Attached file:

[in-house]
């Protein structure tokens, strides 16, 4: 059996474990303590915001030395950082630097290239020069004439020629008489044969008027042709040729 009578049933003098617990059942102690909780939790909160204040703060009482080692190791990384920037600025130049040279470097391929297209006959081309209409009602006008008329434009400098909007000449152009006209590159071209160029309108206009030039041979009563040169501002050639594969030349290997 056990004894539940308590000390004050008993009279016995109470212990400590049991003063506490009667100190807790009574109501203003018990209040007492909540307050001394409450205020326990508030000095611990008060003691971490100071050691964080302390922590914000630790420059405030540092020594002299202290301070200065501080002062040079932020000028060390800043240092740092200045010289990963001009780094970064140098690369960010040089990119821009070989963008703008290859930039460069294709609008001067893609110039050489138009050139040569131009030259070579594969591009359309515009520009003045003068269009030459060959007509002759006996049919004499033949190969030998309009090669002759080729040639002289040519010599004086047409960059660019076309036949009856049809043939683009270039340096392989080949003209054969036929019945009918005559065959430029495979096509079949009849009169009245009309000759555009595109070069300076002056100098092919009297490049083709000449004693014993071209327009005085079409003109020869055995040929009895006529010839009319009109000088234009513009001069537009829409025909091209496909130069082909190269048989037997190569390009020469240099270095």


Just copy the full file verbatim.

[in-house]
């Protein structure tokens, strides 16, 4: 059996474990303590915001030395950082630097290239020069004439020629008489044969008027042709040729 009578049933003098617990059942102690909780939790909160204040703060009482080692190791990384920037600025130049040279470097391929297209006959081309209409009602006008008329434009400098909007000449152009006209590159071209160029309108206009030039041979009563040169501002050639594969030349290997 056990004894539940308590000390004050008993009279016995109470212990400590049991003063506490009667100190807790009574109501203003018990209040007492909540307050001394409450205020326990508030000095611990008060003691971490100071050691964080302390922590914000630790420059405030540092020594002299202290301070200065501080002062040079932020000028060390800043240092740092200045010289990963001009780094970064140098690369960010040089990119821009070989963008703008290859930039460069294709609008001067893609110039050489138009050139040569131009030259070579594969591009359309515009520009003045003068269009030459060959007509002759006996049919004499033949190969030998309009090669002759080729040639002289040519010599004086047409960059660019076309036949009856049809043939683009270039340096392989080949003209054969036929019945009918005559065959430029495979096509079949009849009169009245009309000759555009595109070069300076002056100098092919009297490049083709000449004693014993071209327009005085079409003109020869055995040929009895006529010839009319009109000088234009513009001069537009829409025909091209496909130069082909190269048989037997190569390009020469240099270095």